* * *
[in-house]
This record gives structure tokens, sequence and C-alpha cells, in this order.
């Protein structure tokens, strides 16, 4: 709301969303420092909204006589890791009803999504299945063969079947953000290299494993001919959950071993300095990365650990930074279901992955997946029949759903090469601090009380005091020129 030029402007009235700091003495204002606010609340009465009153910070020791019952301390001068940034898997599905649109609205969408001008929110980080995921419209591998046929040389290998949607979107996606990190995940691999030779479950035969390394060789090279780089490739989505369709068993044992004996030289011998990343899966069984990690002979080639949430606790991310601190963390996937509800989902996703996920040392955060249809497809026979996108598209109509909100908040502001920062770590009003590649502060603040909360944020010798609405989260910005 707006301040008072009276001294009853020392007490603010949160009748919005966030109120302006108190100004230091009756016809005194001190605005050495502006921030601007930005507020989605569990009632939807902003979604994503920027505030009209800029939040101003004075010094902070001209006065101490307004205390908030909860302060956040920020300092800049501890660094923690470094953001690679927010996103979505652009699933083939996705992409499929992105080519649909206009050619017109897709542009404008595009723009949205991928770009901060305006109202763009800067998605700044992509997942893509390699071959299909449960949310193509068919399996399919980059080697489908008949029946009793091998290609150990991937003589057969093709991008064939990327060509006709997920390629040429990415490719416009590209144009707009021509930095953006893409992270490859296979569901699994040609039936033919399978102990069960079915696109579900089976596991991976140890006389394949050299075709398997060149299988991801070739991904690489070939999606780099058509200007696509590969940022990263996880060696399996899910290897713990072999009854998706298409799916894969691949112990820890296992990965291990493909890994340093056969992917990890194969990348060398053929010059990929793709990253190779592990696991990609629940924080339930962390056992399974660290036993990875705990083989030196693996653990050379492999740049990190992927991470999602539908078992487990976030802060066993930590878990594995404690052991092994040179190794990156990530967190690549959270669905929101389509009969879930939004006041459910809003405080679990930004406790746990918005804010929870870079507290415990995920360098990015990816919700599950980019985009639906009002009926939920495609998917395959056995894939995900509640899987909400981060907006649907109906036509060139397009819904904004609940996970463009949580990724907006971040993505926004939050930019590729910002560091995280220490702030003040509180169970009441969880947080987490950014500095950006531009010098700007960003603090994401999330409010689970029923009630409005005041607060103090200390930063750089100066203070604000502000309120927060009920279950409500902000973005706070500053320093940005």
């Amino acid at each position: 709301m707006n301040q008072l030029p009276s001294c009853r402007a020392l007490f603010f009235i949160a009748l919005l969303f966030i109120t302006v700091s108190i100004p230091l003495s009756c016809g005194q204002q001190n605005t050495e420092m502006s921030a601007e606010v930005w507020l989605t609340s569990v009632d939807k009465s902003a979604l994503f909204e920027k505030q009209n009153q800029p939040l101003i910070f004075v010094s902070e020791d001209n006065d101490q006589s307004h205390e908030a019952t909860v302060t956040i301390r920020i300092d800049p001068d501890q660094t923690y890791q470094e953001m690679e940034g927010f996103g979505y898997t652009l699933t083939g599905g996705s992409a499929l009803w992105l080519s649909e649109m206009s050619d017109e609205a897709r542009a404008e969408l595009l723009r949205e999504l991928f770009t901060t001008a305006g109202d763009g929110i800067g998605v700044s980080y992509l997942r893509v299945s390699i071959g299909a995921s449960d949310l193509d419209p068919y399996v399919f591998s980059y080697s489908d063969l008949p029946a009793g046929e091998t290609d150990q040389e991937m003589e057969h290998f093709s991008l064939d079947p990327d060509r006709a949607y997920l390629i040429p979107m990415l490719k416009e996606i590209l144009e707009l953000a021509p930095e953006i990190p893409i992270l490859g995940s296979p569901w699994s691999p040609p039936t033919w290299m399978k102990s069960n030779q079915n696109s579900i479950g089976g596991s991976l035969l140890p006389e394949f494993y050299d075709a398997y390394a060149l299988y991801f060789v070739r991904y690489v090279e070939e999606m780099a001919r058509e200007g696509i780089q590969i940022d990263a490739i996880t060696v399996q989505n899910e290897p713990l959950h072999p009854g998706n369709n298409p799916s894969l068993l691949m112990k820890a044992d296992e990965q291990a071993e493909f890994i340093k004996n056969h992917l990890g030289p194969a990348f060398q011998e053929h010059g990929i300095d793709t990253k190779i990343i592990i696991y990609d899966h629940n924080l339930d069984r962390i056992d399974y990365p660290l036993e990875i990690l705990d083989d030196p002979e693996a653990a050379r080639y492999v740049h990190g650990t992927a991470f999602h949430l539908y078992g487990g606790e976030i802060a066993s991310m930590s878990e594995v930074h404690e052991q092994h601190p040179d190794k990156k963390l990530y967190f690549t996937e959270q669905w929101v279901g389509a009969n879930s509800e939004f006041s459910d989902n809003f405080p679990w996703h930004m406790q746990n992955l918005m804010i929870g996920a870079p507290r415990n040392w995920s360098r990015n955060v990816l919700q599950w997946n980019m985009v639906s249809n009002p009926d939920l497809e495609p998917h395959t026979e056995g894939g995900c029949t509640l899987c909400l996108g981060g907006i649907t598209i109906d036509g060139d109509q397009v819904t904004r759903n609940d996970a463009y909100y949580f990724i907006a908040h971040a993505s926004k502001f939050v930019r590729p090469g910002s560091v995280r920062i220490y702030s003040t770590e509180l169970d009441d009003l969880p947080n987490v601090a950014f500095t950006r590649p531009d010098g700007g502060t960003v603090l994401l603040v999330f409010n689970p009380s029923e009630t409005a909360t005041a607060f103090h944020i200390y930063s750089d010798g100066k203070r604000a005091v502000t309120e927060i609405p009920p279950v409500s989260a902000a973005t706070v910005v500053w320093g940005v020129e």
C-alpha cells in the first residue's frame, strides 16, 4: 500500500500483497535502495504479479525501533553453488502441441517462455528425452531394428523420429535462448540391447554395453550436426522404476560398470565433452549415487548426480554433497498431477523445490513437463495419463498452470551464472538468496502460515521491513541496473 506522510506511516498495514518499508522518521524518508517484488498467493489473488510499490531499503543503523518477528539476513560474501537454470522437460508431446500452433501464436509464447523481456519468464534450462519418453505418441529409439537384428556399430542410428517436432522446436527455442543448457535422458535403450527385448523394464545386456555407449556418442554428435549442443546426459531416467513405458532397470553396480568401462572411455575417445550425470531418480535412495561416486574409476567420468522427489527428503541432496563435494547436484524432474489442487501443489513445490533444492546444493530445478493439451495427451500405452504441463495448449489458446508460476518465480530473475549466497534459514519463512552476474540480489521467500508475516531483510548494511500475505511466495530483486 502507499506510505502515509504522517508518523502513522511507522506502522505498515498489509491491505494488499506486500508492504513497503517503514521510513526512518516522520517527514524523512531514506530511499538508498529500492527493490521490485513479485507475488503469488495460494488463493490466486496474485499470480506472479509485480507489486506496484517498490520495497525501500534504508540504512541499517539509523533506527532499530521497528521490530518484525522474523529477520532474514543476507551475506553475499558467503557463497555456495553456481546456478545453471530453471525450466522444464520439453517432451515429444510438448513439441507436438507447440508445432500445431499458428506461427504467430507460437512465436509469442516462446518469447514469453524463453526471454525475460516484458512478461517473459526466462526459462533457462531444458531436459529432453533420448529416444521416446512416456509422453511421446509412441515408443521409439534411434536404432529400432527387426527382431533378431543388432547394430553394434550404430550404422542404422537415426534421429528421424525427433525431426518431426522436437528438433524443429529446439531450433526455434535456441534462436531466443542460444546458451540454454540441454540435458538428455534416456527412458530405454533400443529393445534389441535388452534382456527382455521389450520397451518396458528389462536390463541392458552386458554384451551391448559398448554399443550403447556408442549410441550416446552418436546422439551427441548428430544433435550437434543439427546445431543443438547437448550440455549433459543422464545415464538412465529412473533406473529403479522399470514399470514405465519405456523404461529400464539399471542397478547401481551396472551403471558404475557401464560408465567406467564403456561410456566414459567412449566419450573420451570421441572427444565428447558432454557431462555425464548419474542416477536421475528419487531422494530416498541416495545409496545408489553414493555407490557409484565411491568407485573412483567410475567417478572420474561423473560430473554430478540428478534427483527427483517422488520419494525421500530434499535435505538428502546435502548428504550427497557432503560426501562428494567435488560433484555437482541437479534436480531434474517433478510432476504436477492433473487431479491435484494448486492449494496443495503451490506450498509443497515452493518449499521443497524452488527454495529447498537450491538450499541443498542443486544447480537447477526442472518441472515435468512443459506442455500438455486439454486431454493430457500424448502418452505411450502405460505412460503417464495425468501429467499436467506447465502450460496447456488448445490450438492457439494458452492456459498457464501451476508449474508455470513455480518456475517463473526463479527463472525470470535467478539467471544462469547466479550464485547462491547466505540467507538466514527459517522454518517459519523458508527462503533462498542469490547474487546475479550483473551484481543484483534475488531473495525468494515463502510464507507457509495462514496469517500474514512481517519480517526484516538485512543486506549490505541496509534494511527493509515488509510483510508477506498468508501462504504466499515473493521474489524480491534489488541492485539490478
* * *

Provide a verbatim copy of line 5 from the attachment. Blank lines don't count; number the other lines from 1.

C-alpha cells in the first residue's frame, strides 16, 4: 500500500500483497535502495504479479525501533553453488502441441517462455528425452531394428523420429535462448540391447554395453550436426522404476560398470565433452549415487548426480554433497498431477523445490513437463495419463498452470551464472538468496502460515521491513541496473 506522510506511516498495514518499508522518521524518508517484488498467493489473488510499490531499503543503523518477528539476513560474501537454470522437460508431446500452433501464436509464447523481456519468464534450462519418453505418441529409439537384428556399430542410428517436432522446436527455442543448457535422458535403450527385448523394464545386456555407449556418442554428435549442443546426459531416467513405458532397470553396480568401462572411455575417445550425470531418480535412495561416486574409476567420468522427489527428503541432496563435494547436484524432474489442487501443489513445490533444492546444493530445478493439451495427451500405452504441463495448449489458446508460476518465480530473475549466497534459514519463512552476474540480489521467500508475516531483510548494511500475505511466495530483486 502507499506510505502515509504522517508518523502513522511507522506502522505498515498489509491491505494488499506486500508492504513497503517503514521510513526512518516522520517527514524523512531514506530511499538508498529500492527493490521490485513479485507475488503469488495460494488463493490466486496474485499470480506472479509485480507489486506496484517498490520495497525501500534504508540504512541499517539509523533506527532499530521497528521490530518484525522474523529477520532474514543476507551475506553475499558467503557463497555456495553456481546456478545453471530453471525450466522444464520439453517432451515429444510438448513439441507436438507447440508445432500445431499458428506461427504467430507460437512465436509469442516462446518469447514469453524463453526471454525475460516484458512478461517473459526466462526459462533457462531444458531436459529432453533420448529416444521416446512416456509422453511421446509412441515408443521409439534411434536404432529400432527387426527382431533378431543388432547394430553394434550404430550404422542404422537415426534421429528421424525427433525431426518431426522436437528438433524443429529446439531450433526455434535456441534462436531466443542460444546458451540454454540441454540435458538428455534416456527412458530405454533400443529393445534389441535388452534382456527382455521389450520397451518396458528389462536390463541392458552386458554384451551391448559398448554399443550403447556408442549410441550416446552418436546422439551427441548428430544433435550437434543439427546445431543443438547437448550440455549433459543422464545415464538412465529412473533406473529403479522399470514399470514405465519405456523404461529400464539399471542397478547401481551396472551403471558404475557401464560408465567406467564403456561410456566414459567412449566419450573420451570421441572427444565428447558432454557431462555425464548419474542416477536421475528419487531422494530416498541416495545409496545408489553414493555407490557409484565411491568407485573412483567410475567417478572420474561423473560430473554430478540428478534427483527427483517422488520419494525421500530434499535435505538428502546435502548428504550427497557432503560426501562428494567435488560433484555437482541437479534436480531434474517433478510432476504436477492433473487431479491435484494448486492449494496443495503451490506450498509443497515452493518449499521443497524452488527454495529447498537450491538450499541443498542443486544447480537447477526442472518441472515435468512443459506442455500438455486439454486431454493430457500424448502418452505411450502405460505412460503417464495425468501429467499436467506447465502450460496447456488448445490450438492457439494458452492456459498457464501451476508449474508455470513455480518456475517463473526463479527463472525470470535467478539467471544462469547466479550464485547462491547466505540467507538466514527459517522454518517459519523458508527462503533462498542469490547474487546475479550483473551484481543484483534475488531473495525468494515463502510464507507457509495462514496469517500474514512481517519480517526484516538485512543486506549490505541496509534494511527493509515488509510483510508477506498468508501462504504466499515473493521474489524480491534489488541492485539490478